Elizabeth Bruenig of The Washington Post describes her efforts to interview former Cardinal McCarrick—and says something that, I think, speaks for many of us:
A little before 9:30 on Monday evening — likely a little later than is fair to an elderly man, I admit — I knocked on his door. I was dismissed by another person, via a muted conversation through a windowpane, but left a note and a business card. Hearing no word, I returned Tuesday afternoon and found my card still on the windowsill where I had left it. I suspected my efforts to contact the former cardinal might not be getting through, and so resolved to try a little more persistence this time, waiting on his doorstep for roughly an hour, with a letter I had brought.
But it seems my contact information had made it to authorities: After I left, a representative from the Washington archdiocese called my editor to complain about my presence. I was surprised to learn I had caused sincere alarm — I don’t present an imposing figure, and nobody ever so much as opened the door to ask me to go away — but my insistence, the ringing and knocking, had clearly inspired fear.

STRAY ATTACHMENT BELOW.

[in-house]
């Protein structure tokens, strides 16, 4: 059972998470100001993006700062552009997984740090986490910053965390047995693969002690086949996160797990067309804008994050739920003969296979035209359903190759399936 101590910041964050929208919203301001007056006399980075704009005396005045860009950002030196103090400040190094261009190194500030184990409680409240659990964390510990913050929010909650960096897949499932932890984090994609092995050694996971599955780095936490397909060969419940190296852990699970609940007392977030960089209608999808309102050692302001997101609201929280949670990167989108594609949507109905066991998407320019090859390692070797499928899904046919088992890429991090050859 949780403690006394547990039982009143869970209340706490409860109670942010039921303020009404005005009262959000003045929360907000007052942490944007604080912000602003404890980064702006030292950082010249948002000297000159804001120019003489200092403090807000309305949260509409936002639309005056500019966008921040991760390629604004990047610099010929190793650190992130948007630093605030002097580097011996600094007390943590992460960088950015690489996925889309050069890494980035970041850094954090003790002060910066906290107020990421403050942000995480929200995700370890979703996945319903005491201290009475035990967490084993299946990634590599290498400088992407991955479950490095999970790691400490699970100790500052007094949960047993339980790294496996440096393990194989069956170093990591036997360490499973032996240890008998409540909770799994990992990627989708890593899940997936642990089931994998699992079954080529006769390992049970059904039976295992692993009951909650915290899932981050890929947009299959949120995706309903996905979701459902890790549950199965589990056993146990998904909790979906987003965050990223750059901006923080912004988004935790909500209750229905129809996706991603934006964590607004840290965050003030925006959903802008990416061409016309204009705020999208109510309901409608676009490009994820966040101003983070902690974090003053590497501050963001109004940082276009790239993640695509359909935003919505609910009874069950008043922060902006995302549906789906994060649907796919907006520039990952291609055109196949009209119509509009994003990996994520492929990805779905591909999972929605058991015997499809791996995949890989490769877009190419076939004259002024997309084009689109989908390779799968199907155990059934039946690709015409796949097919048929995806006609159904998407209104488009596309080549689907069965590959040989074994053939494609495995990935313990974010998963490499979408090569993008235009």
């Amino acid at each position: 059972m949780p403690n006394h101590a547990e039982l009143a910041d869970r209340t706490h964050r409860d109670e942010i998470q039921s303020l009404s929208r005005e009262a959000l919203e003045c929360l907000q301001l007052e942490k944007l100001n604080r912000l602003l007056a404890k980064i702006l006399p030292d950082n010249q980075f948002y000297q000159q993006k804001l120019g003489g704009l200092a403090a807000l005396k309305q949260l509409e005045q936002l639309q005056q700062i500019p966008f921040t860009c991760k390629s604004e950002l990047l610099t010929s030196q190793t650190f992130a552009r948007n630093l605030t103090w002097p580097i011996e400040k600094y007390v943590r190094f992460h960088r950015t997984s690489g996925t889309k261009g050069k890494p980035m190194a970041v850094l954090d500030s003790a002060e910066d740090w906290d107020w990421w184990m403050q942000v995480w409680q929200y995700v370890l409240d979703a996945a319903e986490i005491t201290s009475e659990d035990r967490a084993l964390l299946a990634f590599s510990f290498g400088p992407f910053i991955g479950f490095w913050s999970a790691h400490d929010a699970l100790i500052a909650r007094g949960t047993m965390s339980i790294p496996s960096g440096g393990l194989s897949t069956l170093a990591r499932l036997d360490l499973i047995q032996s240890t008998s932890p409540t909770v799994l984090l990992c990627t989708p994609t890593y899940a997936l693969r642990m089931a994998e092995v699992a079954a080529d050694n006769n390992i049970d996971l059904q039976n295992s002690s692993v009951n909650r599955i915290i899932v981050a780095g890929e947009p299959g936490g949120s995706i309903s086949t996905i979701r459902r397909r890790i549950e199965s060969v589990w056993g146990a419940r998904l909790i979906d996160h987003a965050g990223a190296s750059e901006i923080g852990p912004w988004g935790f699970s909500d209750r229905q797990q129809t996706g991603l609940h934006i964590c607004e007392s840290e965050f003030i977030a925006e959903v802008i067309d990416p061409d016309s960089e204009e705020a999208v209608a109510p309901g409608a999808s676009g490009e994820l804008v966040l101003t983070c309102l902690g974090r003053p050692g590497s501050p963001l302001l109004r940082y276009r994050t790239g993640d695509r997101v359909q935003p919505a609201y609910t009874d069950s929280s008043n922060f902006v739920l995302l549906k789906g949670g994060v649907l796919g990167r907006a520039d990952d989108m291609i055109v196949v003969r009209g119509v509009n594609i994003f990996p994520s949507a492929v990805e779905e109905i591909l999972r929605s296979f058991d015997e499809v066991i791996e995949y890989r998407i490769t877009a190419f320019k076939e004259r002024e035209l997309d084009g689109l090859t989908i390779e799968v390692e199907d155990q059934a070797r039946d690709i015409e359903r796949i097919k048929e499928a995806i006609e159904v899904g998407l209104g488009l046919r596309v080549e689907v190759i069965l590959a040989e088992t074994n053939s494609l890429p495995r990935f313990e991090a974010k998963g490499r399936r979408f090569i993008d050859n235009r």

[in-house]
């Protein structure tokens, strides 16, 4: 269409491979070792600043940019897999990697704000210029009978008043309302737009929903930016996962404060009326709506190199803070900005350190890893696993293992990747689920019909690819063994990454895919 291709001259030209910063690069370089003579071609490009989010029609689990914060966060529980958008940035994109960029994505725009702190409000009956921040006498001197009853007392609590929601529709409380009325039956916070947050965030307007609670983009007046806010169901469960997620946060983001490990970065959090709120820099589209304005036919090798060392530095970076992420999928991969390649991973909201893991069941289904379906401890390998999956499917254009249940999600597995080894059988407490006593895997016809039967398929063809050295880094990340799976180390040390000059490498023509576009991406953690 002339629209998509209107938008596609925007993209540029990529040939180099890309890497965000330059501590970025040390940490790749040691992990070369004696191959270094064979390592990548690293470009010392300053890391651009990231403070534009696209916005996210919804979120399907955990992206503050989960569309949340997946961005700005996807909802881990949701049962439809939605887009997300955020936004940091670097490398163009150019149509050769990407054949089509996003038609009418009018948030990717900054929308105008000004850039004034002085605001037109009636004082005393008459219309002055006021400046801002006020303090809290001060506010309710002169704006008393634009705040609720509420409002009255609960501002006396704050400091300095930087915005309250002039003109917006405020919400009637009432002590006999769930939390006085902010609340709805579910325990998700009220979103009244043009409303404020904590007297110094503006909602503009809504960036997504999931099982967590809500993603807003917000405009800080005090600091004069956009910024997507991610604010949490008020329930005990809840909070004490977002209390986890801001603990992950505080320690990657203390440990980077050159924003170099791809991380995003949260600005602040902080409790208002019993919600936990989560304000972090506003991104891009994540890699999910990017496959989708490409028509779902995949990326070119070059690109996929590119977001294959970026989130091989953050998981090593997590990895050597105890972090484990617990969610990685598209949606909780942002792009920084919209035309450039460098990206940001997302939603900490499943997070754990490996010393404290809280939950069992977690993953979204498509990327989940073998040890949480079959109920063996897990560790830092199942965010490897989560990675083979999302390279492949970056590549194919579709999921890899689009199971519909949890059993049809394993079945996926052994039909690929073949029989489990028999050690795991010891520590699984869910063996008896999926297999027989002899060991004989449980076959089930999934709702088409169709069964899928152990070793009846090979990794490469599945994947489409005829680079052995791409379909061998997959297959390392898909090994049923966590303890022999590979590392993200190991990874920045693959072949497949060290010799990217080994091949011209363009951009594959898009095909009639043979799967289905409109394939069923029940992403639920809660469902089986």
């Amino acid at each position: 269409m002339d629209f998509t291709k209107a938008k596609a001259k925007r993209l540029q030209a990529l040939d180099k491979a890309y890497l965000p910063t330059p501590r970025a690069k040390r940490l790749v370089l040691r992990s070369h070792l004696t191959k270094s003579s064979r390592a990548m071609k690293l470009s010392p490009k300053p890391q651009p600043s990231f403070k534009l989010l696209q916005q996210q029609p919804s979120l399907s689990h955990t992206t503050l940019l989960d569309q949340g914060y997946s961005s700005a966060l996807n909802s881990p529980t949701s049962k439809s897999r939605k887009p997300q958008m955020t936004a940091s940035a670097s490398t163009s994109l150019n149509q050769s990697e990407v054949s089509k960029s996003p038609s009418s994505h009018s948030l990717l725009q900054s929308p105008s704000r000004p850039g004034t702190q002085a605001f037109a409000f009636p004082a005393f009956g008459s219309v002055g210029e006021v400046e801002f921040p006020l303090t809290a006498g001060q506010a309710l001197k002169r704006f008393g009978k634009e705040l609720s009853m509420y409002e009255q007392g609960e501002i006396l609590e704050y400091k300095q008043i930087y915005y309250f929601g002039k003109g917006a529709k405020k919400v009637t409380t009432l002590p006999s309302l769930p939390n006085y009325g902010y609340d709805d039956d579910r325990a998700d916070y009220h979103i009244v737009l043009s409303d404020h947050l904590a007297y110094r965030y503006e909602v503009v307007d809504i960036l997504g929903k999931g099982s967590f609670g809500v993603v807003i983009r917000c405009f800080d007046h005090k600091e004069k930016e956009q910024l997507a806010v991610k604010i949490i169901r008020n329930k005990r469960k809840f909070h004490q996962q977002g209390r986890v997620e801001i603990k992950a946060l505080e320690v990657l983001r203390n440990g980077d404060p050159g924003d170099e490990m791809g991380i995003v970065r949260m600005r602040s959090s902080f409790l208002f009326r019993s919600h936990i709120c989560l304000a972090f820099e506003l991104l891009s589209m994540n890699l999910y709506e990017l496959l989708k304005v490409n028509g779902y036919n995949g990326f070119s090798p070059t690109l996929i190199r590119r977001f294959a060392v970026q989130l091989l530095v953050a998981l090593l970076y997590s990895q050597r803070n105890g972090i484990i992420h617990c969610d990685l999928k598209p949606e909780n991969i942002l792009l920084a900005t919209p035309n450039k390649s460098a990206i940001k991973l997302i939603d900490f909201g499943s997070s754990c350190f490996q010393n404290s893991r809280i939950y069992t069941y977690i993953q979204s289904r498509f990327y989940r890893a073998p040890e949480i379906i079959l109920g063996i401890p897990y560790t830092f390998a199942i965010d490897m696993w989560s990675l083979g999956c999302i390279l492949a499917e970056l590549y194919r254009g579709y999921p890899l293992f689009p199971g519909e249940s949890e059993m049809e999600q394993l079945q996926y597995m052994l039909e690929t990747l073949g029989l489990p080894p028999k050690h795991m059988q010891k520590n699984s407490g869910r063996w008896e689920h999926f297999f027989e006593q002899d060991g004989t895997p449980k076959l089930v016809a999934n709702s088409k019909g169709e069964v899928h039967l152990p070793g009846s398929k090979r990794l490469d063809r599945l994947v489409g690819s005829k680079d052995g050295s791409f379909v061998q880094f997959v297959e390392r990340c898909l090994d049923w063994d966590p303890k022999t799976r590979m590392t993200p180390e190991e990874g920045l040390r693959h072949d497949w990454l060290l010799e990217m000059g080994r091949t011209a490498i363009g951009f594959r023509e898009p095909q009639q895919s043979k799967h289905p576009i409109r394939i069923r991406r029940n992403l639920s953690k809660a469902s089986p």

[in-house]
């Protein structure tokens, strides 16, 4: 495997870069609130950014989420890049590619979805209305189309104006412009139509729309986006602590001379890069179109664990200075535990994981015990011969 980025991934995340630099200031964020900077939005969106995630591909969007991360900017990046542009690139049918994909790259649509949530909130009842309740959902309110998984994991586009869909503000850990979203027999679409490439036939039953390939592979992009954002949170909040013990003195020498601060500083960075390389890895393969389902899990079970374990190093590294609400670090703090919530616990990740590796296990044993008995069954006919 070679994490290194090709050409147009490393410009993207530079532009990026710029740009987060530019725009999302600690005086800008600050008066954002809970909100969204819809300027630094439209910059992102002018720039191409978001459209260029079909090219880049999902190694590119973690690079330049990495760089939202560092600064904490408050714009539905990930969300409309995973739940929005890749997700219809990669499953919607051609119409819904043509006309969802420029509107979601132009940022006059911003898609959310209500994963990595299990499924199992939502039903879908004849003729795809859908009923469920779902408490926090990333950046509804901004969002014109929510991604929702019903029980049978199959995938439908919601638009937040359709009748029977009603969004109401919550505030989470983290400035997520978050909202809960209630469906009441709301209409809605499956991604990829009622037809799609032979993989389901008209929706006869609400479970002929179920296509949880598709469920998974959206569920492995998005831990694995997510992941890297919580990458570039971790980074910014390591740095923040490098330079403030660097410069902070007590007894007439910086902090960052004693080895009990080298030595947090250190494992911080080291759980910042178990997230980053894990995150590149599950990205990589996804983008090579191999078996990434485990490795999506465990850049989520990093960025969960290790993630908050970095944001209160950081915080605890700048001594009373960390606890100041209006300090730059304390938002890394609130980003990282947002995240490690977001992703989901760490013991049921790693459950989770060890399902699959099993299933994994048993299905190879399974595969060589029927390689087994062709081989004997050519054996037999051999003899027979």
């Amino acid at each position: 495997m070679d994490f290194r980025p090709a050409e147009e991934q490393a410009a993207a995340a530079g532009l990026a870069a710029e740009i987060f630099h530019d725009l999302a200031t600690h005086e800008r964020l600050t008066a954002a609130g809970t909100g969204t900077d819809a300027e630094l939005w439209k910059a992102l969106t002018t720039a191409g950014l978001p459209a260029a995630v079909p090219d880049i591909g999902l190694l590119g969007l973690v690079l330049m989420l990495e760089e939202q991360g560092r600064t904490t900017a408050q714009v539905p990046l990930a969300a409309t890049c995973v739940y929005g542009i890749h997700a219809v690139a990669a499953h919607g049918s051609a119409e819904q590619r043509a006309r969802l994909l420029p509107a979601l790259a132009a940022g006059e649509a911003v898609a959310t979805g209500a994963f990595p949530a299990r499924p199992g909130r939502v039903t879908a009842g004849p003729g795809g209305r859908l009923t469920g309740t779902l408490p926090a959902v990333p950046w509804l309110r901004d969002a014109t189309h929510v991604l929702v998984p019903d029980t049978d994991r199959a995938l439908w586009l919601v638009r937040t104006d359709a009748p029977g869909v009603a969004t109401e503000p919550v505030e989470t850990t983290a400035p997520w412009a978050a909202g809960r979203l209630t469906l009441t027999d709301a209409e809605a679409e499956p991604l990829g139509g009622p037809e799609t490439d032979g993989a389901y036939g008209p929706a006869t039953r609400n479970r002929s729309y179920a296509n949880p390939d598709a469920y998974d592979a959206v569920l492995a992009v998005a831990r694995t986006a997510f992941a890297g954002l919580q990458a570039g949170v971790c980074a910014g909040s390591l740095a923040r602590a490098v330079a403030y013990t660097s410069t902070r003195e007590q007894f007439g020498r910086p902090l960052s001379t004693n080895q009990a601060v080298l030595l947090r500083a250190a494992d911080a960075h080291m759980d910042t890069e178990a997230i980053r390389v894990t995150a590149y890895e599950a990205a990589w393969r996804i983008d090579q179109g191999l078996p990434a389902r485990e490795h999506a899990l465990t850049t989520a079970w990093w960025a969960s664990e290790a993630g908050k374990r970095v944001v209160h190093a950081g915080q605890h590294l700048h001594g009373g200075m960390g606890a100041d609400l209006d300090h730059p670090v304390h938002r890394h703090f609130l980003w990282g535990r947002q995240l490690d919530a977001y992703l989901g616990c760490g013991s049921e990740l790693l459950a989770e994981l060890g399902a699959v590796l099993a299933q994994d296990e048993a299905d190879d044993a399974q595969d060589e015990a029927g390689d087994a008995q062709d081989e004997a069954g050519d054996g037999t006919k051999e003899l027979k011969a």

I regret that. I don’t ever want to cause anyone any fear. Yet I can’t ignore the emails and calls and letters I receive daily from vulnerable, shaken Catholics asking: Is this true? They deserve — we deserve — an answer, no matter how embarrassing or painful or damning the truth may be for countless members of the hierarchy.
The church, in all its beauty, has historically imagined itself as a mother; Pope Francis has been especially fond of emphasizing this facet of its identity. Prelates, please listen to a woman who has given birth: Real love requires sacrifice. There are those among you who know the truth. Tell it now. It will hurt, no matter what it is. But it is the only loving thing you can do.